[arin-ppml] Policy Proposal: Annual WHOIS POC Validation - Revised
cgrundemann at gmail.com
Fri Oct 3 14:49:51 EDT 2008
<Summary of changes in Version 2>
"...is not received within 's/14 days/the responce period/', every..."
Lets ARIN staff adjust the period year to year, based on the number of
false positives from the years before.
"...instance of the unresponsive email address will be
Allows the email address to remain in the database. The policy leaves
implementation up to ARIN staff but I envision something similar to
John Santos' suggestion: "No response (was:
"...with 's/"REFUSED RESPONSE"/"NO RESPONSE"/' in the whois directory."
Better reflects that a lack of response, not necessarily refusal, is
"Expected transmission dates and sender email addresses will
be published as widely and be as readily available as is reasonable and
This was added to help assist conscientious recipients in whitelisting
the messages (thanks to Eric Westbrook for the wording).
Thanks to everyone who commented on and critiqued the first version.
On Fri, Oct 3, 2008 at 12:16 PM, Member Services <info at arin.net> wrote:
> The author submitted a revised version of the proposal.
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> regularly scheduled meeting. The AC may decide to:
> 1. Accept the proposal as written. If the AC accepts the proposal,
> it will be posted as a formal policy proposal to PPML and it will be
> presented at a Public Policy Meeting.
> 2. Postpone their decision regarding the proposal until the next
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> will work with the author to clarify, combine or divide the proposal. At
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> 3. Not accept the proposal. If the AC does not accept the proposal,
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> American Registry for Internet Numbers (ARIN)
> ## * ##
> Policy Proposal Name: Annual WHOIS POC Validation
> Author: Chris Grundemann
> Proposal Version: 2
> Submission Date: 2 October 2008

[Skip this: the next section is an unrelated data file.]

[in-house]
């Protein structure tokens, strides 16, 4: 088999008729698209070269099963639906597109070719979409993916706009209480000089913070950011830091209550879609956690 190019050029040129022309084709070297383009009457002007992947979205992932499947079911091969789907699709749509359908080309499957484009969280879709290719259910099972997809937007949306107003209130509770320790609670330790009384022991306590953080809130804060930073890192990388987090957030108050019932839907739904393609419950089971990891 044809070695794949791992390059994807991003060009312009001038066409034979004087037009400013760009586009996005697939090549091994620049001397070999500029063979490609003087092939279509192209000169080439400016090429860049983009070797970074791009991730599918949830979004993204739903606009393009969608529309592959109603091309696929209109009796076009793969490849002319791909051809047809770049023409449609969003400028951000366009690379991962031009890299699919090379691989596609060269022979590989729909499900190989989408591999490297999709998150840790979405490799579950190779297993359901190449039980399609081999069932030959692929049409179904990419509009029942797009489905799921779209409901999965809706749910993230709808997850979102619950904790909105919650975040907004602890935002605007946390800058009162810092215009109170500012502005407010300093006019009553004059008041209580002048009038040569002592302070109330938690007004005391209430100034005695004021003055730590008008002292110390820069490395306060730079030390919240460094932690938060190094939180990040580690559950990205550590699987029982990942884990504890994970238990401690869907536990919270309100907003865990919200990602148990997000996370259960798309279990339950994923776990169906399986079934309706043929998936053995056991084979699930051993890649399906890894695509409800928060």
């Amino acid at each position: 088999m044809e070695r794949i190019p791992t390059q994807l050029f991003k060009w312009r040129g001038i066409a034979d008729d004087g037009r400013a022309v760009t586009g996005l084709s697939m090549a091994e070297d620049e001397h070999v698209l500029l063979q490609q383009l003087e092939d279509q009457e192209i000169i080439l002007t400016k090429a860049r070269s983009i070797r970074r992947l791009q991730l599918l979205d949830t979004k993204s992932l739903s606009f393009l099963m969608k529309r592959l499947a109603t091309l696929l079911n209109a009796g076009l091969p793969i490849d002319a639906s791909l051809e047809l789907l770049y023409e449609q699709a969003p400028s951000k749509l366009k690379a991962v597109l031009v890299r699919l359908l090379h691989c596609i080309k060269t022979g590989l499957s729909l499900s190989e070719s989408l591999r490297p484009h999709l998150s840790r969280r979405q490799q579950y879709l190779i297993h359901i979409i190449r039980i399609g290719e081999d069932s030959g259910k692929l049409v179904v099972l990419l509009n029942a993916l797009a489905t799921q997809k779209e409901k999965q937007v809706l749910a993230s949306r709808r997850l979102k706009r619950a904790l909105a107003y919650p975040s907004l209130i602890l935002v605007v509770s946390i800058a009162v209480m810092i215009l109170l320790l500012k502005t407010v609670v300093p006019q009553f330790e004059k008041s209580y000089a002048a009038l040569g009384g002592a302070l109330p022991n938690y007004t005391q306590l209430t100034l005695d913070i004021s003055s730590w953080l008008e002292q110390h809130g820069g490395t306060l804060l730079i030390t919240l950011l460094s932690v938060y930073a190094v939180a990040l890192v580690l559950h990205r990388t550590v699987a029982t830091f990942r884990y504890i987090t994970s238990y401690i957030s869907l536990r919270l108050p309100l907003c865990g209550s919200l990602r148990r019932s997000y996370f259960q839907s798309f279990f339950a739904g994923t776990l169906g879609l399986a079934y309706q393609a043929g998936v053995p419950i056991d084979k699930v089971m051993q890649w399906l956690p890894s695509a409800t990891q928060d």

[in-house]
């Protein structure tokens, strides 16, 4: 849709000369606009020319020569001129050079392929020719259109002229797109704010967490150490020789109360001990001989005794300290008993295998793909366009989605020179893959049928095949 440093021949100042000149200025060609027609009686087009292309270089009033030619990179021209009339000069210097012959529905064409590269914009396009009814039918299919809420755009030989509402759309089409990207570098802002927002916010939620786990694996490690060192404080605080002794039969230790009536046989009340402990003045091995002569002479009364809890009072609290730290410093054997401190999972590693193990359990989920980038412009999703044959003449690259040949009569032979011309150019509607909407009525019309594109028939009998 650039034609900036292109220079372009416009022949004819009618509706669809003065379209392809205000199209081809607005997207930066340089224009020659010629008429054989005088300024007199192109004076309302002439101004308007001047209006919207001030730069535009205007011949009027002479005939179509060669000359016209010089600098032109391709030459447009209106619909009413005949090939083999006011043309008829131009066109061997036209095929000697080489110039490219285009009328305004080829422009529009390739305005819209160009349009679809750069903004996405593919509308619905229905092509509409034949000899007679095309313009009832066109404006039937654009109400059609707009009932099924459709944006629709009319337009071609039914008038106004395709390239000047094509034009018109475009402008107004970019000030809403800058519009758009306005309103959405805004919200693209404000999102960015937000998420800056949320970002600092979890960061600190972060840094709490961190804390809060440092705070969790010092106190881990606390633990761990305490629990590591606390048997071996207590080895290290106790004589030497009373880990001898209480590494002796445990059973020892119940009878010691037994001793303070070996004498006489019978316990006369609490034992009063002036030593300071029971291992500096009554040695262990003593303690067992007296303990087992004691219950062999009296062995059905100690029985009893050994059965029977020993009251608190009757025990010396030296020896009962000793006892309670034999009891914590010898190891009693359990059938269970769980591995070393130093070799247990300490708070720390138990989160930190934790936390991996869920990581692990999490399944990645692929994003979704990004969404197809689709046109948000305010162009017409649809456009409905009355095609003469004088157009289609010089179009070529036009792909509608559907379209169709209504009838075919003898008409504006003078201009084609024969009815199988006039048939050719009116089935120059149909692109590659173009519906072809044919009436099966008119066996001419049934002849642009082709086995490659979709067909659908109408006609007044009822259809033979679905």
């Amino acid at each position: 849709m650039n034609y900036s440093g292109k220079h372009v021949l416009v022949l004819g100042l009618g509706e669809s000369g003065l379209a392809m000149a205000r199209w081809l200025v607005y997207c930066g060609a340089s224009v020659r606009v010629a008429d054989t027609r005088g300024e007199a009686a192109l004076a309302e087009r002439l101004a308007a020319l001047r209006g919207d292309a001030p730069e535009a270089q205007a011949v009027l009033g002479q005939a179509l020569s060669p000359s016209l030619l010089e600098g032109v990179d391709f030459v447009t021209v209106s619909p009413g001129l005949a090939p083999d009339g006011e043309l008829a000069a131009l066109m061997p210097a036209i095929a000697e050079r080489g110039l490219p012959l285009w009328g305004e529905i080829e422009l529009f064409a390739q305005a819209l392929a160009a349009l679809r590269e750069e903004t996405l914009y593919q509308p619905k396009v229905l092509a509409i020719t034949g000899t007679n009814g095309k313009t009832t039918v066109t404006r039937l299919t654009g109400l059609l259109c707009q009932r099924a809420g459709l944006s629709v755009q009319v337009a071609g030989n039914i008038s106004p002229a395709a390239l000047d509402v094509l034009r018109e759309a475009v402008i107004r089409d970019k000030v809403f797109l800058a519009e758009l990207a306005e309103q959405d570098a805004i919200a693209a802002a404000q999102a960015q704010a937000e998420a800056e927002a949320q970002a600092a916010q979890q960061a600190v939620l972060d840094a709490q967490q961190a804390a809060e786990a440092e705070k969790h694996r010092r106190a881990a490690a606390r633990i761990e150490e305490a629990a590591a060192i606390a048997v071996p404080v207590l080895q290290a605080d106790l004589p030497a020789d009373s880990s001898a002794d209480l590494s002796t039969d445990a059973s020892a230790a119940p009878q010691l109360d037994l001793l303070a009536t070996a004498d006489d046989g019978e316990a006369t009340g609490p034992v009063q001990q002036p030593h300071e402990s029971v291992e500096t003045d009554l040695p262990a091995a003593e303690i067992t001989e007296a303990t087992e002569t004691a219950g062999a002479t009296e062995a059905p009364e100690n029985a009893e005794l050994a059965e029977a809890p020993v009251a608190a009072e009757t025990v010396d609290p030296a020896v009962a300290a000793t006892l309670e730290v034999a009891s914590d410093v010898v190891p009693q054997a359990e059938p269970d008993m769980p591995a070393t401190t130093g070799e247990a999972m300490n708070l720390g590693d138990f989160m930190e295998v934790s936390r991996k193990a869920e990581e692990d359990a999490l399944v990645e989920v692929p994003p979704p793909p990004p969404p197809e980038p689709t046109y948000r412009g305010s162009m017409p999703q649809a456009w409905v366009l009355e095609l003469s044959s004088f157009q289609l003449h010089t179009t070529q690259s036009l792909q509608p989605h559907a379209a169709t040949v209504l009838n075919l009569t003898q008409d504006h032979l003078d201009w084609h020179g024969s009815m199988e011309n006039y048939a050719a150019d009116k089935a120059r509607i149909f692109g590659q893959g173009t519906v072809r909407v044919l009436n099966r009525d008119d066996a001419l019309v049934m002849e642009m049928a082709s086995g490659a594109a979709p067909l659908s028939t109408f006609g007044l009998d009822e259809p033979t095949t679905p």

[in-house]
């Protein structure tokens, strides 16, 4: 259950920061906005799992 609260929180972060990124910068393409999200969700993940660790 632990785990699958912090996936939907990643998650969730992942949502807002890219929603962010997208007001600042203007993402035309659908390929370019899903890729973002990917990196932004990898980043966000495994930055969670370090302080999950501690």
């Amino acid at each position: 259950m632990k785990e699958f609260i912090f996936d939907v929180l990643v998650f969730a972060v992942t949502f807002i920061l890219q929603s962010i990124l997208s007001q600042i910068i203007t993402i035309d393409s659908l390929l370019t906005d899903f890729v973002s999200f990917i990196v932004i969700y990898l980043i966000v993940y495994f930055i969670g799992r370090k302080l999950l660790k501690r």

> Proposal type: new
> Policy term: permanent
> Policy statement:
> ARIN will conduct POC validation annually. This validation will
> employ an automated system which will send a message to every separate
> email address in the whois directory. The message sent will request
> that the receiver verify that they are in fact the POC in question by
> replying to the email in a manner which will satisfy the automated
> systems requirements. The email message will also include information
> and instructions for reporting suspected fraud. If a valid response
> is not received within the response period, every instance of the
> email address will be marked with "NO RESPONSE" in the whois
> directory. Expected transmission dates and sender email addresses will
> be published as widely and be as readily available as is reasonable and
> The list of POCs with this marking will be reviewed by ARIN staff and
> manual contact attempts (telephone, postal mail) can be made at their
> discretion. After a minimum of three manual contact attempts have
> been made, with at least one to each physical address and telephone
> number provided and a minimum of three calendar months have passed
> from the third qualifying attempt; the POC record should be locked or
> deleted. The decision of whether to lock or delete the account should
> be made on a case by case basis.
> Following this validation each year, a list of address blocks with
> zero valid POCs should be made easily available to the community.
> Accurate annual records should be kept with regard to the total number
> of POCs, the number of POCs marked with "REFUSED RESPONSE," the number
> of locked POCs and the number of deleted POCs in addition to any other
> data that ARIN staff believes is appropriate to record with regard to
> this validation process. These records should be available to the
> public on request.
> The intention of this proposal is to ensure valid whois POC
> information with an annual validation process. It further aims to
> mitigate any risk that it creates in so doing.
> One of the most important resources when dealing with abuse (including
> hijacking, spam, ddos, etc) is whois. ARIN's whois data is only
> useful if it is known to be valid. The current NRPM does not address
> this in a manner which ensures up to date POC contact information in
> all cases. The focus is on valid email addresses because this is the
> contact method of choice for most in the Internet community when
> dealing with abuse or hijacking issues. POC information that can not
> be confirmed can be judged as not valid.
> A netblock with no valid POC presents a target to hijackers. Once POC
> info is marked or tagged as invalid (like this policy proposes), it
> becomes possible for potential hijackers to locate such netblocks by
> searching the whois database. As a defense against such hijacking
> attempts, this policy proposes that the information be presented in
> full to the entire community. This should do at least one of two
> things; bring the netblock to the attention of whomever is responsible
> for it and/or allow other network operators to understand the
> potential risk and take appropriate action to mitigate.
> Timetable for implementation: The first validation should take place
> within one calendar year of the policy being accepted.
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